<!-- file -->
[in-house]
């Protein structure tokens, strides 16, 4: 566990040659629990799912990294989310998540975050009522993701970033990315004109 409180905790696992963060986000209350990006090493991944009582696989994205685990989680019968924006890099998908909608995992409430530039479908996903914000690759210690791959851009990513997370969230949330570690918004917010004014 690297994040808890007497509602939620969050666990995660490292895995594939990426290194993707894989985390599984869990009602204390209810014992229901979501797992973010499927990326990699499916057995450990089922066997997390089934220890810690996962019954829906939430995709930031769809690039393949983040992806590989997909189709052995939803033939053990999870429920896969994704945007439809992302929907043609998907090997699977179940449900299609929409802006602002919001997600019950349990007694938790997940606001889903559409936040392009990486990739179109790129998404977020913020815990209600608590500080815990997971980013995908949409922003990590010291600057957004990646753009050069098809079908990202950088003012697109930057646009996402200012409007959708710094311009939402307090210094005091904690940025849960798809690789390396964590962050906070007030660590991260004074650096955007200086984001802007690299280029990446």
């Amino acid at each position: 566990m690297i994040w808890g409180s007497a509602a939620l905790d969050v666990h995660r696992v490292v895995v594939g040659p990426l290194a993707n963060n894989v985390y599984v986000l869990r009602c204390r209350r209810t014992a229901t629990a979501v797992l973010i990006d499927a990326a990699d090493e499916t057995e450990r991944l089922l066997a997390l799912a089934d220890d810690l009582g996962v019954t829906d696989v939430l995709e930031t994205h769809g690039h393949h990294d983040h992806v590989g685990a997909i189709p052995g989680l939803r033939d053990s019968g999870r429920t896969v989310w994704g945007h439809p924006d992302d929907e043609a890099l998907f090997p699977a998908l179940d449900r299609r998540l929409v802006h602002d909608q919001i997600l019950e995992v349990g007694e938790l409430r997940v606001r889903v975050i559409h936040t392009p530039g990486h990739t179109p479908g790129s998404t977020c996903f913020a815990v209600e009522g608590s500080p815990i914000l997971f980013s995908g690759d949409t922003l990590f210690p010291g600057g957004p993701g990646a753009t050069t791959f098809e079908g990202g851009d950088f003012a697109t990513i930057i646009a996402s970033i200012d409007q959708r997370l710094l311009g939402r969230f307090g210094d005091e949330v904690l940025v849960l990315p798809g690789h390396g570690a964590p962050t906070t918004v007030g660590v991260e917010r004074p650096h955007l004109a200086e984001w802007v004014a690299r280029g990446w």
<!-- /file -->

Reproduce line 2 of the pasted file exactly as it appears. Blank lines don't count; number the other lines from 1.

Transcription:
């Protein structure tokens, strides 16, 4: 566990040659629990799912990294989310998540975050009522993701970033990315004109 409180905790696992963060986000209350990006090493991944009582696989994205685990989680019968924006890099998908909608995992409430530039479908996903914000690759210690791959851009990513997370969230949330570690918004917010004014 690297994040808890007497509602939620969050666990995660490292895995594939990426290194993707894989985390599984869990009602204390209810014992229901979501797992973010499927990326990699499916057995450990089922066997997390089934220890810690996962019954829906939430995709930031769809690039393949983040992806590989997909189709052995939803033939053990999870429920896969994704945007439809992302929907043609998907090997699977179940449900299609929409802006602002919001997600019950349990007694938790997940606001889903559409936040392009990486990739179109790129998404977020913020815990209600608590500080815990997971980013995908949409922003990590010291600057957004990646753009050069098809079908990202950088003012697109930057646009996402200012409007959708710094311009939402307090210094005091904690940025849960798809690789390396964590962050906070007030660590991260004074650096955007200086984001802007690299280029990446």